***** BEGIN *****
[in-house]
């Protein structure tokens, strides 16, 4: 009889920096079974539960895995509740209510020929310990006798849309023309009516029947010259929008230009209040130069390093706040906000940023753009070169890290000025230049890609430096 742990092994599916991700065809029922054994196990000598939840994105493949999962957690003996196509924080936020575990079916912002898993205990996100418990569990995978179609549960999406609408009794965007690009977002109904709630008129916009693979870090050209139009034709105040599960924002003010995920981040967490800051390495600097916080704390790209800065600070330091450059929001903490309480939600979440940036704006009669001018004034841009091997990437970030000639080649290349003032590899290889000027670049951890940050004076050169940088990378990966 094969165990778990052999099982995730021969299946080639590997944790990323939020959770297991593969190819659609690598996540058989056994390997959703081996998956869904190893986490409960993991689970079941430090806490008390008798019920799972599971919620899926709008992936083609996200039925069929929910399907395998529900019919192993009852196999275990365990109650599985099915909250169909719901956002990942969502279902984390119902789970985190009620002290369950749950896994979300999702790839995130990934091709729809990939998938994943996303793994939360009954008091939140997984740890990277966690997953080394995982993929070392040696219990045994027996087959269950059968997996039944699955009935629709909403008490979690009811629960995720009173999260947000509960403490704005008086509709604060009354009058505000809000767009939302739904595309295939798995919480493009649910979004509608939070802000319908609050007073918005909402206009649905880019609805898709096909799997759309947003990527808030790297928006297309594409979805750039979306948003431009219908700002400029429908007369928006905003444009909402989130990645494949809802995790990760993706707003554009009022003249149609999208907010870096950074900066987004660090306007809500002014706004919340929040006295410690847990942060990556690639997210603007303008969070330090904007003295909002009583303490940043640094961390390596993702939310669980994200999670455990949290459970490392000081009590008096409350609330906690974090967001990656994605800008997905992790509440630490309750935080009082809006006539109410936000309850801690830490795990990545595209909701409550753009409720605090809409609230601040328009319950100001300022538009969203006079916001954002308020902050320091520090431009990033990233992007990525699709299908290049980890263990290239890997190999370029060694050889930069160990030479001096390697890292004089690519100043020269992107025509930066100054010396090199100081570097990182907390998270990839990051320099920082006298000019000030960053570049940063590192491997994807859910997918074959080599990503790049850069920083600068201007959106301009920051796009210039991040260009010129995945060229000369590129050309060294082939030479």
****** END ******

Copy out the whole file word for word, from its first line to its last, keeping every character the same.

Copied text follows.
[in-house]
């Protein structure tokens, strides 16, 4: 009889920096079974539960895995509740209510020929310990006798849309023309009516029947010259929008230009209040130069390093706040906000940023753009070169890290000025230049890609430096 742990092994599916991700065809029922054994196990000598939840994105493949999962957690003996196509924080936020575990079916912002898993205990996100418990569990995978179609549960999406609408009794965007690009977002109904709630008129916009693979870090050209139009034709105040599960924002003010995920981040967490800051390495600097916080704390790209800065600070330091450059929001903490309480939600979440940036704006009669001018004034841009091997990437970030000639080649290349003032590899290889000027670049951890940050004076050169940088990378990966 094969165990778990052999099982995730021969299946080639590997944790990323939020959770297991593969190819659609690598996540058989056994390997959703081996998956869904190893986490409960993991689970079941430090806490008390008798019920799972599971919620899926709008992936083609996200039925069929929910399907395998529900019919192993009852196999275990365990109650599985099915909250169909719901956002990942969502279902984390119902789970985190009620002290369950749950896994979300999702790839995130990934091709729809990939998938994943996303793994939360009954008091939140997984740890990277966690997953080394995982993929070392040696219990045994027996087959269950059968997996039944699955009935629709909403008490979690009811629960995720009173999260947000509960403490704005008086509709604060009354009058505000809000767009939302739904595309295939798995919480493009649910979004509608939070802000319908609050007073918005909402206009649905880019609805898709096909799997759309947003990527808030790297928006297309594409979805750039979306948003431009219908700002400029429908007369928006905003444009909402989130990645494949809802995790990760993706707003554009009022003249149609999208907010870096950074900066987004660090306007809500002014706004919340929040006295410690847990942060990556690639997210603007303008969070330090904007003295909002009583303490940043640094961390390596993702939310669980994200999670455990949290459970490392000081009590008096409350609330906690974090967001990656994605800008997905992790509440630490309750935080009082809006006539109410936000309850801690830490795990990545595209909701409550753009409720605090809409609230601040328009319950100001300022538009969203006079916001954002308020902050320091520090431009990033990233992007990525699709299908290049980890263990290239890997190999370029060694050889930069160990030479001096390697890292004089690519100043020269992107025509930066100054010396090199100081570097990182907390998270990839990051320099920082006298000019000030960053570049940063590192491997994807859910997918074959080599990503790049850069920083600068201007959106301009920051796009210039991040260009010129995945060229000369590129050309060294082939030479």